Creating a more equitable and inclusive workforce and society is the right thing to do. Period.
It also turns out that studies show “well-managed diverse groups outperform homogeneous ones and are more committed, have higher collective intelligence, and are better at making decisions and solving problems.”*
Today’s leaders and managers need to learn how to foster equity and inclusion in their organizations.
Research shows that we all have certain implicit biases. To learn more about that and even take a free assessment to measure your own implicit biases, check out this information on the Harvard’s Project Implicit.
Becoming aware of one’s biases is a good self-awareness exercise, but what can leaders do to manage through these biases that we all have to one extent or the other? Here are a few suggestions:
*Insist on a Diverse Pool. It may take extra work, but research shows that the chances of hiring a woman or nonwhite candidate are much, much greater when at least two finalists are diverse.
*Establish Objective Criteria. Write down specific qualifications when designing the job and focus on these during the selection process. Rate all candidates using the same rubric.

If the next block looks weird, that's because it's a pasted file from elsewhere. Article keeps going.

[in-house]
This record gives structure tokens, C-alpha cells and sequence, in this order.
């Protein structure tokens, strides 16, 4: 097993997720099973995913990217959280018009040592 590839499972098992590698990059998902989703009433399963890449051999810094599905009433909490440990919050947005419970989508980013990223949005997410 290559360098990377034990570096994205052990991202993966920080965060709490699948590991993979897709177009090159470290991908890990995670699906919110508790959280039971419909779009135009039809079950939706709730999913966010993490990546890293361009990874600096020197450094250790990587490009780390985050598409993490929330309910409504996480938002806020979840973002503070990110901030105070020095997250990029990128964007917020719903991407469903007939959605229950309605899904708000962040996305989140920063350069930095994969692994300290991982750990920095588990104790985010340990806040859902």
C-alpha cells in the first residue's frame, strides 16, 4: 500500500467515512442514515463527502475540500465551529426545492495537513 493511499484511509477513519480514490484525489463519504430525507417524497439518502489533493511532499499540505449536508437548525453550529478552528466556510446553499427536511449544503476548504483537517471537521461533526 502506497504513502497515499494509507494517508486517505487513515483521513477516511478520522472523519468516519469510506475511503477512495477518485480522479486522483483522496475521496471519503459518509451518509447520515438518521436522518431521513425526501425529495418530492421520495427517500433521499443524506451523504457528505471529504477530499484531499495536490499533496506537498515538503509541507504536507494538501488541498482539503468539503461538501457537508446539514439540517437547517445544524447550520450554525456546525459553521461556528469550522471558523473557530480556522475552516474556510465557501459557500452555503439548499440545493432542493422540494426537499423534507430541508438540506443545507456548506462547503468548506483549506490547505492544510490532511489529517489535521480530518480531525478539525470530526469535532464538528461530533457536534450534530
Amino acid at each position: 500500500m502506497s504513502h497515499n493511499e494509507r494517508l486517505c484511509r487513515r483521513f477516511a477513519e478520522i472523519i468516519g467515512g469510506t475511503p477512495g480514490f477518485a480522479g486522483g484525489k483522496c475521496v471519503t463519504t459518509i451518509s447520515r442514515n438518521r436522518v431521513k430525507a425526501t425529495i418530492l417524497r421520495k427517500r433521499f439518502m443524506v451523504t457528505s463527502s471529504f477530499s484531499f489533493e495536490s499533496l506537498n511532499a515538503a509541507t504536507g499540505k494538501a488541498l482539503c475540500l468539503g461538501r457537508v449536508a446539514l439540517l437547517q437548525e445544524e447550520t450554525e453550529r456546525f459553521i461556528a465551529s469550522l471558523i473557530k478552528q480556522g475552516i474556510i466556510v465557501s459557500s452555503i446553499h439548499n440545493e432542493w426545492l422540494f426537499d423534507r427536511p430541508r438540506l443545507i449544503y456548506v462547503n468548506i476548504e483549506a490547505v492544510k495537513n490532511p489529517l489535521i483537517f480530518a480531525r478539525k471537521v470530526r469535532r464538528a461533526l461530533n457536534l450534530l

*Limit Referral Hiring. If you hire from the social networks of your current workforce then you will likely get more of the same. Recruit more broadly.
*Mindfully Assign People to High Value Projects. Carefully consider the entire team as you assign people to high value projects. Make sure to share these around and that people have the training to be successful.
*Equalize Your Access. Be sure to meet as regularly and equally with everyone on your team as much as possible.
*Clarify Performance Criteria. Have specific well-communicated criteria on performance evaluation and the process for considering promotions.
This list is just a beginning set of suggestions on the long road to building a more equitable and inclusive workforce – but it is a good start. A lot of it comes down to being mindful about what we are doing. Leaders need to make this a priority and, as usual, must role model the proper behaviors.
*Williams, J. and Mihaylo, S. “How the Best Bosses Interrupt Bias on Their Teams,” Harvard Business Review, November – December 2019, pp. 151 – 155.